After settling in Salzburg following marriage, he wrote a series of novellas and biographical works throughout the 1920s that became immensely popular and often had record-breaking sales within a week of publication. His most popular works from this period include 'Amok', 'Fear', 'Compulsion' and 'Twenty-Four Hours in the Life of a Woman', as well as biographical pieces on Marie-Antoinette, Joseph Fouché and Ferdinand Magellan.
With the rise of Adolf Hitler, anti-Jewish attacks increased in the early 1930s, when he was absurdly accused of not writing 'proper' German, which resulted in his books being banned in Germany. By 1934, his books were being burnt, and as Fascism gained popularity in Austria, his house was searched by police later that year, prompting him to leave the country permanently.
He travelled to England and settled in London, where he lived quietly for a period, during which time he was criticized for not openly attacking the Nazis or supporting the persecuted Jews. However, in his works from this period, such as the novel 'Beware of Pity', the novella 'The Chess Story', or the biography of Mary, Queen of Scots, he often showed tormented characters in perilous situations.
Despite receiving British citizenship, he was unhappy about the Jewish refugee situation in London, which he later described as 'ghosts' looking for a new country in his memoir, 'The World of Yesterday'. He left for the United States in 1940, and after staying as the guest of Yale University in New Haven, Connecticut for two months, he settled in a rented house in Ossining, New York.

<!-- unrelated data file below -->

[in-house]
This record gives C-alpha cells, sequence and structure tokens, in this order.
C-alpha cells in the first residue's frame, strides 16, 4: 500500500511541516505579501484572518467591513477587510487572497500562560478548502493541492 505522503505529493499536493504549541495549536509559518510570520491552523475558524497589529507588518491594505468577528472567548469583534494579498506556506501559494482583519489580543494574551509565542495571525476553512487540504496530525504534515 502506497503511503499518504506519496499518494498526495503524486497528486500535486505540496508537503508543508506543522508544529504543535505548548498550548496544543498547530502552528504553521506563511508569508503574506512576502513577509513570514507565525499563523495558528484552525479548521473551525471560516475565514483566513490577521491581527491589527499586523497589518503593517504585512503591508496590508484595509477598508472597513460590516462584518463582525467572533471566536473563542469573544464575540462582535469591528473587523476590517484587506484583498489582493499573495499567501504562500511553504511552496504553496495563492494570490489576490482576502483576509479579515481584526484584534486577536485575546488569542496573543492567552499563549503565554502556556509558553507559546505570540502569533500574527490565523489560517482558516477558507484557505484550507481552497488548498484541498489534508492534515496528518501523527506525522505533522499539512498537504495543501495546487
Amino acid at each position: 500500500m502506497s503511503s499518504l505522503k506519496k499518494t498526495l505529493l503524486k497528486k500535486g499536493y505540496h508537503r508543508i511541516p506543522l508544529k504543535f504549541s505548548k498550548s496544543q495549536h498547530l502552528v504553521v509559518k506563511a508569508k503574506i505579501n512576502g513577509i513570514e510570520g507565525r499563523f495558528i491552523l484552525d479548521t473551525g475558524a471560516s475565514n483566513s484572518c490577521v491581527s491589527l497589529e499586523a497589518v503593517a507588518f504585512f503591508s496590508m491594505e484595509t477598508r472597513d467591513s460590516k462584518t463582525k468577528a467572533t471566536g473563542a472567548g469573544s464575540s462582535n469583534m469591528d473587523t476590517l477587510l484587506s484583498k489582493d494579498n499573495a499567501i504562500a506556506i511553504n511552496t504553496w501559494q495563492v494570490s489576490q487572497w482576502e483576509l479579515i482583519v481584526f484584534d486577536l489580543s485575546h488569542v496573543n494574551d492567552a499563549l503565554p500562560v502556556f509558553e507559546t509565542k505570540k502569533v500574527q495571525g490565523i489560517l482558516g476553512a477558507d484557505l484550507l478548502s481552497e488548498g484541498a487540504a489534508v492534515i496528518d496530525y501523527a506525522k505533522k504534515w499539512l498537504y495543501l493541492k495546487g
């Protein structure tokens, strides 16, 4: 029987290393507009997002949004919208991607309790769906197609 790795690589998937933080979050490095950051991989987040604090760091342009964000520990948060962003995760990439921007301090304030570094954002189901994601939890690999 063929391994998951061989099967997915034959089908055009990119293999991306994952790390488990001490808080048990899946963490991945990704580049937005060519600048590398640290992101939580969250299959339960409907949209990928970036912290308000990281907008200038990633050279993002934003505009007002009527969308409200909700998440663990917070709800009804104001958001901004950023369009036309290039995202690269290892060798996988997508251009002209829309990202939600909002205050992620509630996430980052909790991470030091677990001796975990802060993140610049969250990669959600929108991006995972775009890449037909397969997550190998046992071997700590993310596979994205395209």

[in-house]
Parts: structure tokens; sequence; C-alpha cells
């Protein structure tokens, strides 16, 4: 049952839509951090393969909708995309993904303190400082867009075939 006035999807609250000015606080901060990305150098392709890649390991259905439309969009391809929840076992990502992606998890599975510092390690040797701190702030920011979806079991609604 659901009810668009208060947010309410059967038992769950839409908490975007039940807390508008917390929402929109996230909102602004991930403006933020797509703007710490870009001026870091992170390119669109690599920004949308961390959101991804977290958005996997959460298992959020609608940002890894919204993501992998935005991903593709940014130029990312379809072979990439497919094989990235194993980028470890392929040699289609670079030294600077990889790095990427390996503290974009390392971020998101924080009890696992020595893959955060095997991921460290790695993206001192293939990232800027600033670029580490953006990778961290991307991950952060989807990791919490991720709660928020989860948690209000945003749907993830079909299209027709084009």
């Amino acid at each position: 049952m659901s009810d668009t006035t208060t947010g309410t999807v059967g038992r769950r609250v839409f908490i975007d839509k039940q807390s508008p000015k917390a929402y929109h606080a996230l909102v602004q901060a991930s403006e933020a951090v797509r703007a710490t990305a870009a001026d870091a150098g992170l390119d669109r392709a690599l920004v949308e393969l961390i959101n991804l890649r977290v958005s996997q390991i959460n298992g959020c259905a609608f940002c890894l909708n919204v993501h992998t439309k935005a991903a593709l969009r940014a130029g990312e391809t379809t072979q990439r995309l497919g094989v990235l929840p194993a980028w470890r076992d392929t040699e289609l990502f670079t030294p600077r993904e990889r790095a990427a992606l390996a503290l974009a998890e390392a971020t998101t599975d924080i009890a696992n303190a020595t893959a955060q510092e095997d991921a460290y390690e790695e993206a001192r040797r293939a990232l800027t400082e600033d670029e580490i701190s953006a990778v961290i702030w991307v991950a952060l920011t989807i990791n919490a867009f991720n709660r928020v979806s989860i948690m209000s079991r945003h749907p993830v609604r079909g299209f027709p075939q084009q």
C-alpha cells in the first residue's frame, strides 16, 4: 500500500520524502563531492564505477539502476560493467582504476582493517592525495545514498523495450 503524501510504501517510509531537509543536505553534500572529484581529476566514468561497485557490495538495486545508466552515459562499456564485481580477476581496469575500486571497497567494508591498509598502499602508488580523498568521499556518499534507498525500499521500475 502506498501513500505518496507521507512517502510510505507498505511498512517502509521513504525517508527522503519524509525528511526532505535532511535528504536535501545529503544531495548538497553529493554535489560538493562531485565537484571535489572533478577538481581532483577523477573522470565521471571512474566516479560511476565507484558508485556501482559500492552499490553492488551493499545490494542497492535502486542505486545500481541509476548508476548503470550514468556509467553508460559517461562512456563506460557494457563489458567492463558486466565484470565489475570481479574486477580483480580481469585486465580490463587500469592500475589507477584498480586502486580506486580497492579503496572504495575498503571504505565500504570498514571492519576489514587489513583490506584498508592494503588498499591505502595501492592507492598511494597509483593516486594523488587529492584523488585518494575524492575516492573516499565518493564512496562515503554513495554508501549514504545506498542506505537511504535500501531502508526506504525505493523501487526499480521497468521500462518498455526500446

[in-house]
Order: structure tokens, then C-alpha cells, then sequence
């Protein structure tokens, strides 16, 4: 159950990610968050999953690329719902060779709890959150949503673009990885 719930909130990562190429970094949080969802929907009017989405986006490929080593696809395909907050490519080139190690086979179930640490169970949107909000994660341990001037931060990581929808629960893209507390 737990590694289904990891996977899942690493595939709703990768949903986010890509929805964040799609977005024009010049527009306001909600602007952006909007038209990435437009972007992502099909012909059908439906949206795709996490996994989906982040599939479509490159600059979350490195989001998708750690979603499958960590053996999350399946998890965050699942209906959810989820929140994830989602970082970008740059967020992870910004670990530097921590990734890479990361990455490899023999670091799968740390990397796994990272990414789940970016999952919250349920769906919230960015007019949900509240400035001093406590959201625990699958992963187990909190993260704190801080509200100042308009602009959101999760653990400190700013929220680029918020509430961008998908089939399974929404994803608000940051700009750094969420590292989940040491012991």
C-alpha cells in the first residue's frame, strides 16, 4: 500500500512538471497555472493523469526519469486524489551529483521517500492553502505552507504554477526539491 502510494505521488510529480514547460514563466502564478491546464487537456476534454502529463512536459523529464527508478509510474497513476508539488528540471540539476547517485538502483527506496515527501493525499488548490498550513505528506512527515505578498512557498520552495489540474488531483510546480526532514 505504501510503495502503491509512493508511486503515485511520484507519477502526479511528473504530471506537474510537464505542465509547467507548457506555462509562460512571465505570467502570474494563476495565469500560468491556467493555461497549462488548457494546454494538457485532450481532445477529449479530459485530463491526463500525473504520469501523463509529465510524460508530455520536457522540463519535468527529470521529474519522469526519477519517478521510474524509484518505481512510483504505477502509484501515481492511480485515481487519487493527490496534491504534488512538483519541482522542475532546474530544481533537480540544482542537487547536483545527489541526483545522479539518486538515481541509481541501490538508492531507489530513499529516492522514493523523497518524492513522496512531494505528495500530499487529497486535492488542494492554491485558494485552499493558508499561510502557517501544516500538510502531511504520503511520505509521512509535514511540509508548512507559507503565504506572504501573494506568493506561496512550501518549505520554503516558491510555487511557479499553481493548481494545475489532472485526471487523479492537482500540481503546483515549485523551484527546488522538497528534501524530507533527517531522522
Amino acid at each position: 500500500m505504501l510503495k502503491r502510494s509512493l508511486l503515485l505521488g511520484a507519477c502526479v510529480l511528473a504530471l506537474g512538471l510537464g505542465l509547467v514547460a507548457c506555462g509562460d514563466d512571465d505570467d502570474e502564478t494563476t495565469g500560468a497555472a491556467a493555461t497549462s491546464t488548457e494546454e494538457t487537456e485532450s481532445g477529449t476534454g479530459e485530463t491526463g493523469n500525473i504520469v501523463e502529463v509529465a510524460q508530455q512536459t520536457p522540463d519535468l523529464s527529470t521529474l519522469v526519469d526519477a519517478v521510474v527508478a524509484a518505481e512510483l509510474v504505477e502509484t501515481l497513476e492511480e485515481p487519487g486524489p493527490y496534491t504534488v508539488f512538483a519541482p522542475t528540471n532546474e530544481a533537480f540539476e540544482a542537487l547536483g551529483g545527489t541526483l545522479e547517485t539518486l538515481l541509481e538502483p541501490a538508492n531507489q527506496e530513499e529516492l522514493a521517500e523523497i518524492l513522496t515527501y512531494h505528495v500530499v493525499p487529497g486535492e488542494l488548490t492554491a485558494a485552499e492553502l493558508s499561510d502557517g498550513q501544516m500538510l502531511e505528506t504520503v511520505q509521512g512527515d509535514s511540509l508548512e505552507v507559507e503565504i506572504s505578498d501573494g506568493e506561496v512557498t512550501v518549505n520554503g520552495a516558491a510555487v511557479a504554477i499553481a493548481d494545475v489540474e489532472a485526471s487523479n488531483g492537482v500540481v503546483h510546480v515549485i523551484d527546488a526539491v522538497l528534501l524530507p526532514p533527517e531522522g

He was once again troubled by the refugee situation in New York, which reminded him of his terrible experience in Europe, and moved to German colony Petrópolis, near Rio de Janeiro, Brazil, in August 1940. He resided in Petrópolis until his death and also wrote the book, 'Brazil, Land of the Future', expressing his high expectations from his new place of residence.
Family & Personal Life
In 1908, Stefan Zweig met for the first time his future wife Friderike Maria von Winternitz, who was married at the time, and they became involved in a relationship four years later. They married in 1920, after she was able to get a divorce following the formation of the Austrian republic, and subsequently moved into a small house in Salzburg with her two daughters from previous marriage.
Friderike frequently helped him with research, read books sent to him, wrote acknowledgement letters in his name, and also supported him during his bouts of depression and anxiety. They divorced in 1938, but after his death, she wrote the memoire, 'Married to Stefan Zweig', in 1946, published a picture book on Zweig, and also founded the Stefan Zweig Society.
His second marriage was to his secretary Elisabet Charlotte 'Lotte' Altmann, in 1939 in Bath, England, where he had settled that year after living in London since 1934. As Hitler's troops advanced west, he and his wife went to the United States for a brief period of time before settling in Petrópolis in Brazil.
Zweig, who was tormented by the bleak future of Europe, committed suicide by barbiturate overdose, holding hands with his wife, on February 23, 1942. In a note he mentioned that he had decided "it better to conclude in good time".
A year after Stefan Zweig left Austria in 1934, he had provided the libretto for the drama 'Die schweigsame Frau' ('The Silent Woman') for his friend, German composer Richard Strauss. Strauss had famously defied the Nazis by refusing to remove Zweig's name from the production of the opera, which was banned after three performances.
Parts of Zweig's illustrious collection of manuscripts can be found at the British Library, at the State University of New York at Fredonia and at the National Library of Israel. The College of Europe had named the 1993-94 academic year in his honor.